often used approvingly of systems in which modules can be
partitioned into layers, with each module having
dependencies only on modules within the layer or belonging
to the layer below [17]. Partitioning finds layers and
highlights cycles.

The partitioning algorithms provide an automatic mechanism

for architectural discovery in a large code base. Partitioning
eliminates cycles by forming subsystems. The groupings and
orderings recommended by these algorithms can be applied
straightforwardly to reorganize the code base so that its

Figure 3: Lower Triangular DSM

Task D

Task A

Task C
Task B



Figure 4: Hierarchical DSM

inherent structure (evident, in Java for example, in the

package namespace hierarchy) matches the desired structure.

3.1 LDMs Dependency Notion

The LDM tool uses a standard notion of dependency, in which a
module A depends on a module B if there are explicit references
in A to syntactic elements of B. Currently, a module is a Java
class, but a more fine-grained analysis is possible. This simple but
effective notion of dependency works well for understanding
design dependencies, in which modifications to one module might
affect another. It is less well suited to determining runtime
properties (such as how failures can propagate between modules),
which require a deeper static analysis.

Figure 5: Layered System

As in other dependency tools (such the Reflexion Model Tool

[3]), the extraction of dependences can be decoupled from their
analysis, so the techniques we describe here would apply equally
well on top of more sophisticated static analyses.
In the LDM tool, the DSM can be configured to display an X for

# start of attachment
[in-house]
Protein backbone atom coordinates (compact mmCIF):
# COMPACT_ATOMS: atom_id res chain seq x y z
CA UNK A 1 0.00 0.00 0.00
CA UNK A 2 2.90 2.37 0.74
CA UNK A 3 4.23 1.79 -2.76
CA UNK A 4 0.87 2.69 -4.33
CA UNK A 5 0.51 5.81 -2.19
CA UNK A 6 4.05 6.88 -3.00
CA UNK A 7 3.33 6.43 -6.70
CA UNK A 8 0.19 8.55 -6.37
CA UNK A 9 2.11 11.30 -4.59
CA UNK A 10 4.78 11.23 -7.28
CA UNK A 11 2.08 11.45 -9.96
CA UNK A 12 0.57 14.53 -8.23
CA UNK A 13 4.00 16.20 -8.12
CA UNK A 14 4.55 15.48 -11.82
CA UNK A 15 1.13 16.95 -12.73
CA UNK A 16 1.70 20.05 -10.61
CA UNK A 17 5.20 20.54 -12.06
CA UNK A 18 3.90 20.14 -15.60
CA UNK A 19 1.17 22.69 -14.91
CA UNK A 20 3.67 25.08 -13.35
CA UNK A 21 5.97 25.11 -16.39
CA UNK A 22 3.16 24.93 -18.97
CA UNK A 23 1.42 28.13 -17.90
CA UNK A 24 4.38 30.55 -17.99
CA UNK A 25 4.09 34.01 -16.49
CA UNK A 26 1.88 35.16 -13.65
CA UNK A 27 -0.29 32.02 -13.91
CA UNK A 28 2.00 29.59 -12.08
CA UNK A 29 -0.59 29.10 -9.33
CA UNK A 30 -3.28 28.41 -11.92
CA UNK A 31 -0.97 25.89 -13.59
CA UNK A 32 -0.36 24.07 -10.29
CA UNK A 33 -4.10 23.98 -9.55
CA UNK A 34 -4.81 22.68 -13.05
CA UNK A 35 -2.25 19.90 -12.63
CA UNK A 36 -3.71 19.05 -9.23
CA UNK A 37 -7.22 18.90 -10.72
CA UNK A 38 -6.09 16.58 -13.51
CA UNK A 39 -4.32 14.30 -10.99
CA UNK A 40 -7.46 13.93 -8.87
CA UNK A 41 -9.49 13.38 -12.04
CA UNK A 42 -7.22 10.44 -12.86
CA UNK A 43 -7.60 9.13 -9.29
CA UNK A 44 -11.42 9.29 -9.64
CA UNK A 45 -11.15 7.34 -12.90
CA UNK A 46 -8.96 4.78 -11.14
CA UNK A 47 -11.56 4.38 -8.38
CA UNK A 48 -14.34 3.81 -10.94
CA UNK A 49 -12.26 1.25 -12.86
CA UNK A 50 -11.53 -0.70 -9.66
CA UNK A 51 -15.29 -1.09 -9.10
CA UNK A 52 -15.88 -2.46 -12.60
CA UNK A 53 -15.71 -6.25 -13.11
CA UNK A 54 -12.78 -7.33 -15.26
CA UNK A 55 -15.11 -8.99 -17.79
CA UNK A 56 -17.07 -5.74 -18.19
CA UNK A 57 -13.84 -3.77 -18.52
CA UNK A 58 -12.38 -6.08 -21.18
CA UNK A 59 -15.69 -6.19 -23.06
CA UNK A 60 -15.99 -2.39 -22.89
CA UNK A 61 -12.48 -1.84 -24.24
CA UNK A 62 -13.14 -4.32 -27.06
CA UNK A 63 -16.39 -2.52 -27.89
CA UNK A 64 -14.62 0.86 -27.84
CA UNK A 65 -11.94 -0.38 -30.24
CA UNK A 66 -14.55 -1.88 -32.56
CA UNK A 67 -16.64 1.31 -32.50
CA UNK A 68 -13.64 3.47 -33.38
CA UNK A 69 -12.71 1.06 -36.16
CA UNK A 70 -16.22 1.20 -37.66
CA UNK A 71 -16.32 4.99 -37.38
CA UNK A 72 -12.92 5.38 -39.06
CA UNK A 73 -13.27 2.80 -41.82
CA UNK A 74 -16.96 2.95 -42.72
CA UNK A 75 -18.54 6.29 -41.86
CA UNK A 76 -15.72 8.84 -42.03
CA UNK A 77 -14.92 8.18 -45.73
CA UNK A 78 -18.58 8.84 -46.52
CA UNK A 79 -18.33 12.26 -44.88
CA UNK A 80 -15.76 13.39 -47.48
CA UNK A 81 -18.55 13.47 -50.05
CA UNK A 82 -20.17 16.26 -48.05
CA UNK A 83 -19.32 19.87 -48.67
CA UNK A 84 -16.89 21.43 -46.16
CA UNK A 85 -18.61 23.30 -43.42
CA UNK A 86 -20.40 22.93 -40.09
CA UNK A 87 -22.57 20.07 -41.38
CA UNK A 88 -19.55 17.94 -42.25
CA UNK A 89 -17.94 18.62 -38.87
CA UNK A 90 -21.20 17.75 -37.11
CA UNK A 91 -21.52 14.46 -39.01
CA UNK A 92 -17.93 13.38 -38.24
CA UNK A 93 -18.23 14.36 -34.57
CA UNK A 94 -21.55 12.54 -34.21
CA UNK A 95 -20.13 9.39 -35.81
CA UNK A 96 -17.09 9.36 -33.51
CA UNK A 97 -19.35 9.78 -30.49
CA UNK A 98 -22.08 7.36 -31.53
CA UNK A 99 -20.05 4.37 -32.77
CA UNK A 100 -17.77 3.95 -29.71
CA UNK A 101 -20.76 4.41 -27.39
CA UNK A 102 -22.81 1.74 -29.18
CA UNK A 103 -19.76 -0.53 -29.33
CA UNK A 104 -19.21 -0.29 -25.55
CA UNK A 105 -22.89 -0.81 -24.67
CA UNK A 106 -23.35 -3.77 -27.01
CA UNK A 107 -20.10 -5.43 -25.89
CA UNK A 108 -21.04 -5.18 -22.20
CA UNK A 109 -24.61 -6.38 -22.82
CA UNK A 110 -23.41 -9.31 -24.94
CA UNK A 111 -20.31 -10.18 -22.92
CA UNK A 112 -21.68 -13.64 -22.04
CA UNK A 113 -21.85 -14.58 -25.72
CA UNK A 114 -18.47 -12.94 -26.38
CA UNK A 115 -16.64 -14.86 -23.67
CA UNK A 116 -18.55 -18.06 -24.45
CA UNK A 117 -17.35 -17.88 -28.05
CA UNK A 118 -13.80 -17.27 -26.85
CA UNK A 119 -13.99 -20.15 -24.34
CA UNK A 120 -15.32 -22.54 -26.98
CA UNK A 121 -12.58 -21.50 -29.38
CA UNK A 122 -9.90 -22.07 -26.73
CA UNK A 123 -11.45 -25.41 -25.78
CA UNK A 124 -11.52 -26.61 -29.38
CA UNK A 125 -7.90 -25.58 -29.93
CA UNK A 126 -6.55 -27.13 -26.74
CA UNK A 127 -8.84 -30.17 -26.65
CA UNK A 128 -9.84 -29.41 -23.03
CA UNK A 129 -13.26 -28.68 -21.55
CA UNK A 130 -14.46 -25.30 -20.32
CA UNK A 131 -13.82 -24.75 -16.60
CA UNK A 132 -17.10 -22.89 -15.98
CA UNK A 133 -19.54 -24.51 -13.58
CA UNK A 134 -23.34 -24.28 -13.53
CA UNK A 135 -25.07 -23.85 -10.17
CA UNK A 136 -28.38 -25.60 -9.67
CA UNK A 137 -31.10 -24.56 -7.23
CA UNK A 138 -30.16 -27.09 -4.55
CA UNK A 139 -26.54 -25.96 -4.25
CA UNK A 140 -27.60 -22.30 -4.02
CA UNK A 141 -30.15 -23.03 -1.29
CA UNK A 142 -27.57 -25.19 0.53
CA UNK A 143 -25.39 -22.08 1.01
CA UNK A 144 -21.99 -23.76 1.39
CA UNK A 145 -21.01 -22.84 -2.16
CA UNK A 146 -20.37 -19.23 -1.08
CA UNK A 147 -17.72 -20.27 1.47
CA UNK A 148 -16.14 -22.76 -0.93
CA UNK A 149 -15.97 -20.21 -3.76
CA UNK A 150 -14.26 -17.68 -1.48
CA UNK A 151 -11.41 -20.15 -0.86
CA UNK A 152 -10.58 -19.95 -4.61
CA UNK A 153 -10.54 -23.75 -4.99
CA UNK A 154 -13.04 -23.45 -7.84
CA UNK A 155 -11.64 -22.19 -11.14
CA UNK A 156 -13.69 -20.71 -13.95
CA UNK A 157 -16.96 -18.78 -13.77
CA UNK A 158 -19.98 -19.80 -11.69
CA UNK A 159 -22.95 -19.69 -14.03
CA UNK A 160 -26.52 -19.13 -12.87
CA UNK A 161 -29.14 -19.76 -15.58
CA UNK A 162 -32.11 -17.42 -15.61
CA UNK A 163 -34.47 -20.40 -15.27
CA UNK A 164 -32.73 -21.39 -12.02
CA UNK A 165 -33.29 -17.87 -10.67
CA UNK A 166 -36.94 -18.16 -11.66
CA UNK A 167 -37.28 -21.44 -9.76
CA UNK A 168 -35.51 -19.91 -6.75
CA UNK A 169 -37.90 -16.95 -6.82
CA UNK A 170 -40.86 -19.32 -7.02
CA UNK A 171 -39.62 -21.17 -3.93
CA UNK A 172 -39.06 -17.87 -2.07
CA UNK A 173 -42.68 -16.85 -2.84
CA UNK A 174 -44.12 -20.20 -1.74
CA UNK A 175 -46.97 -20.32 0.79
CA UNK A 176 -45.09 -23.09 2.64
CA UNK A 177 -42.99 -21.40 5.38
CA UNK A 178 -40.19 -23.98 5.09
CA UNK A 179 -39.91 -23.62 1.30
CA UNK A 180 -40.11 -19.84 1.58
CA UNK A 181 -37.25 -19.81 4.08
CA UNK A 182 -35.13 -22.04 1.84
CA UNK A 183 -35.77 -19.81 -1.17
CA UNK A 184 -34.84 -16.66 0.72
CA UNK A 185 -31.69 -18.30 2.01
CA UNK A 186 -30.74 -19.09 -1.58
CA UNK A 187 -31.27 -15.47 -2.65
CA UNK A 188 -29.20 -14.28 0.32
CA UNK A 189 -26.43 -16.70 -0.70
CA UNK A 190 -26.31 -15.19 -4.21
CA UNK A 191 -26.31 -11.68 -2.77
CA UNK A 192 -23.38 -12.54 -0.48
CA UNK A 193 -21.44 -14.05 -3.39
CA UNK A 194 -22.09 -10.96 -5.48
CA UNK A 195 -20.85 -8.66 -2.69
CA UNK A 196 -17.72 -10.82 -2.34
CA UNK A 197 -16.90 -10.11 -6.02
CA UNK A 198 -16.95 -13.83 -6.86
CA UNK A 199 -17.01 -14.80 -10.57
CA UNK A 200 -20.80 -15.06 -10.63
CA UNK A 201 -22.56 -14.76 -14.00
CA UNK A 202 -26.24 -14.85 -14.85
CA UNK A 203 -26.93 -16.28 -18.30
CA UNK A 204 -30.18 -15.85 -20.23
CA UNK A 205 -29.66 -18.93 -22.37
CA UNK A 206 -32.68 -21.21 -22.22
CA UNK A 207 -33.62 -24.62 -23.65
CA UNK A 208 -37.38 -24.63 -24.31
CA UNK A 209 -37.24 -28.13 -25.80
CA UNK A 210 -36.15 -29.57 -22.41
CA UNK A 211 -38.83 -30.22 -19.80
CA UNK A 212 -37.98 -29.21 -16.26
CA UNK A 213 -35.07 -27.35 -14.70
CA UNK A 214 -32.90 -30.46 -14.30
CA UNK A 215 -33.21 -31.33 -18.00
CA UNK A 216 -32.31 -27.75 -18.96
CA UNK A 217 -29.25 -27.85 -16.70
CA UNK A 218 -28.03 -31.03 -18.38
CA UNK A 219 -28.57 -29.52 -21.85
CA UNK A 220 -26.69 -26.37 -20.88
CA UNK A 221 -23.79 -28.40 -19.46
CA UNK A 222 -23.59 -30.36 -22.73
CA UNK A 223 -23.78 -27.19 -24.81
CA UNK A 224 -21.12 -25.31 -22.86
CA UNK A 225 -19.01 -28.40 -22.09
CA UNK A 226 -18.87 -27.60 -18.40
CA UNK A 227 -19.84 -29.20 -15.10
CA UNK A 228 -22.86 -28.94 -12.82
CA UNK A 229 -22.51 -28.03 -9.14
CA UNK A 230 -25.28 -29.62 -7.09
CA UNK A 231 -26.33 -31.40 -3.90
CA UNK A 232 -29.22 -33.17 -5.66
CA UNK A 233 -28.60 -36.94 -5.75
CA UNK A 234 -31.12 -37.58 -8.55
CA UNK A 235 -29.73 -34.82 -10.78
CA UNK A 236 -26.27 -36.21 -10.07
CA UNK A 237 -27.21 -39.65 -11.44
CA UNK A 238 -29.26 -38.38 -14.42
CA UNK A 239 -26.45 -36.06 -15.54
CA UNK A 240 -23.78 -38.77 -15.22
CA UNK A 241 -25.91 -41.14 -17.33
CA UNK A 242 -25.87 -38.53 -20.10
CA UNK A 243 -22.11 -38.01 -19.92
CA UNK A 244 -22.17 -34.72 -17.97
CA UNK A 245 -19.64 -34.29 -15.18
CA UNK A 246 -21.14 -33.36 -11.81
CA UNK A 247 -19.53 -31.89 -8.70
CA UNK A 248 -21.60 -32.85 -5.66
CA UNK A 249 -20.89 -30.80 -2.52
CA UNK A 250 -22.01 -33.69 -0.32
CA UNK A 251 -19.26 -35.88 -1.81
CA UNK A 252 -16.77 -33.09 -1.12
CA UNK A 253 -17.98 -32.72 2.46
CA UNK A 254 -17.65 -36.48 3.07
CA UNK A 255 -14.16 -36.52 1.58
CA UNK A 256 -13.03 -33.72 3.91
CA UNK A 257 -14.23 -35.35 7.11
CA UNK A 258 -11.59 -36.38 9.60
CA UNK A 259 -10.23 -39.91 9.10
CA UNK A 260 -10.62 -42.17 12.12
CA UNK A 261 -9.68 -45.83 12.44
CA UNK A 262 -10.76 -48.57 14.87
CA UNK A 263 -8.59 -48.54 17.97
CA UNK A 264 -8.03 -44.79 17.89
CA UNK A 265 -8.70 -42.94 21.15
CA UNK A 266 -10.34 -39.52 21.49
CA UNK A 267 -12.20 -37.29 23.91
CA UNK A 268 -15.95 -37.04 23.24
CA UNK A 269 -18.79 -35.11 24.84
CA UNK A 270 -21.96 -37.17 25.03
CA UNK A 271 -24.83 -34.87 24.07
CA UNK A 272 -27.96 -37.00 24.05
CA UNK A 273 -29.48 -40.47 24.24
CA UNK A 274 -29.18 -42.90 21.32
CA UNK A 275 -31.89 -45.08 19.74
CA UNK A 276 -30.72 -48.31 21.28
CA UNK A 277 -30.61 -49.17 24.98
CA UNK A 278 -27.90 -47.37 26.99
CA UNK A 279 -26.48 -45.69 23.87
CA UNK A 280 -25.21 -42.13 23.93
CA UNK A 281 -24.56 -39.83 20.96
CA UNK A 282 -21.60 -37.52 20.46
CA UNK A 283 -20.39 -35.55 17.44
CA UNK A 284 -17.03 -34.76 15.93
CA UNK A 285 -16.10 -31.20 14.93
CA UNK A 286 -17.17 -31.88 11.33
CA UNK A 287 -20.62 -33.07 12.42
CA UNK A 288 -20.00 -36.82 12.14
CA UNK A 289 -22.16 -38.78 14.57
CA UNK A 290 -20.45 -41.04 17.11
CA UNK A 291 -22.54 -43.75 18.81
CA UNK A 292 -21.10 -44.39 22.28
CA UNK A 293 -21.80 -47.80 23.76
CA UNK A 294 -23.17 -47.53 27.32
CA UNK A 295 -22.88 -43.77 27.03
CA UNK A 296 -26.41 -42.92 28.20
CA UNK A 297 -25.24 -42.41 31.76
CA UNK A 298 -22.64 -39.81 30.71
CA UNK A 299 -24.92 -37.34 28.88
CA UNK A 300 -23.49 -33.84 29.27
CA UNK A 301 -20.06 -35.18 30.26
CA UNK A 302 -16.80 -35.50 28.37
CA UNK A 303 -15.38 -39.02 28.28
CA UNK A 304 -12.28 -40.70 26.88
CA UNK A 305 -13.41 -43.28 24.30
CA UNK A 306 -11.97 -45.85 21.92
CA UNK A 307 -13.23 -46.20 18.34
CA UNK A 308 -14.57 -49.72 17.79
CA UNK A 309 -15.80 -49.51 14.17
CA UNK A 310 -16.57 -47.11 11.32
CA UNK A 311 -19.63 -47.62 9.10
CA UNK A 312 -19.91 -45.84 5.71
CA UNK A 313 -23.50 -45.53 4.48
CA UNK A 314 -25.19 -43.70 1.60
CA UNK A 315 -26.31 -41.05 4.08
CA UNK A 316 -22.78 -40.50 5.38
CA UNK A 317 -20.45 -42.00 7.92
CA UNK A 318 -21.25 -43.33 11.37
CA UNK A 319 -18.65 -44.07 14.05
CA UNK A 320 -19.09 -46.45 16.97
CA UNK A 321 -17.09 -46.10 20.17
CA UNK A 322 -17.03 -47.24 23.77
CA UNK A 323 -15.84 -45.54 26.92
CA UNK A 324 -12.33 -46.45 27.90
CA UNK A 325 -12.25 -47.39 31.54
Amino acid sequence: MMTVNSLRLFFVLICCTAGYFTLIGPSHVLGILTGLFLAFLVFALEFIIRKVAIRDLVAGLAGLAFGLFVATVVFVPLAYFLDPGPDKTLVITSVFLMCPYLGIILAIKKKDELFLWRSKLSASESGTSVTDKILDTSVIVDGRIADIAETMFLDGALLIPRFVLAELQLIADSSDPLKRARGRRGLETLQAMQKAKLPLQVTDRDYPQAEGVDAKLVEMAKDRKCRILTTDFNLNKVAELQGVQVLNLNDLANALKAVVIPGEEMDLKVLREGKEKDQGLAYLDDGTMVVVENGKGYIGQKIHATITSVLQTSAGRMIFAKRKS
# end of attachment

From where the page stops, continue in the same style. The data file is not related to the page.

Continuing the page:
a dependency or to display a dependency strength representing the
number of references between two modules that is responsible for
their dependence.

Figure 6: Strictly Layered System

LDM offers DSM algorithms for partitioning; it does not

currently offer automatic clustering. The default decomposition
used by LDM is based on the code organization: the Java package
structure. The matrix presented is hierarchical (as in Figure 4),
and the algorithms and manual intervention can be applied at
different levels.
Users can edit the systems structure. They can reorder modules
and partition by hand, and create, delete, and move subsystems to
reflect their understanding of the architecture. Dependencies are
automatically recalculated and re-aggregated as the structure is
Figure 7: DSM with a Change Propagator

3.2 Architectural Patterns

A DSM can readily reveal an underlying architectural pattern in
an existing system, and highlight deviations from it. For example,
Figure 5 shows layering, in which each layer depends on the
layers underneath but not on the layers above. Figure 6 shows a
strictly layered system [20] in which each layer depends only on
the layer immediately below it.
Figure 7 shows a change propagator: a subsystem that depends
on a large number of subsystems and in turn has many subsystems
depending on it. Change propagators make systems brittle because
they increase the likelihood that the effect of a change will
propagate to a disproportionately large portion of the system. In
this case, the propagator is Project because, as shown in column
9, it depends on a large number of subsystems, and as shown in
row 9, a large number of subsystems depend on it. A change in
could affect nearly the entire system, because
ProjectLoader depends on Services, Project depends on
ProjectLoader, and every subsystem depends on Project.
Baldwin and Clark argue that the value of modular systems
comes, in large part, from hidden subsystems [2]. Hidden
subsystems can be replaced easily, and are easier to maintain
because they have a limited and well-defined interface to the
system and are therefore unaffected by most modifications.

Figure 8: Hidden Subsystems

Figure 9: Imperfectly Layered System

Figure 8 shows two subsystems comp-1 and comp-2, which are

regarded as hidden within the subsystem domain, because no
other subsystem depends on them.
A key advantage of matrix over graph representations is that the
preponderance of dependencies in the lower triangular part of a
matrix makes it easy to see the layering pattern even when the
layering is itself imperfectly pattern even when the layering is
itself imperfectly implemented. Figure 9 shows a system that is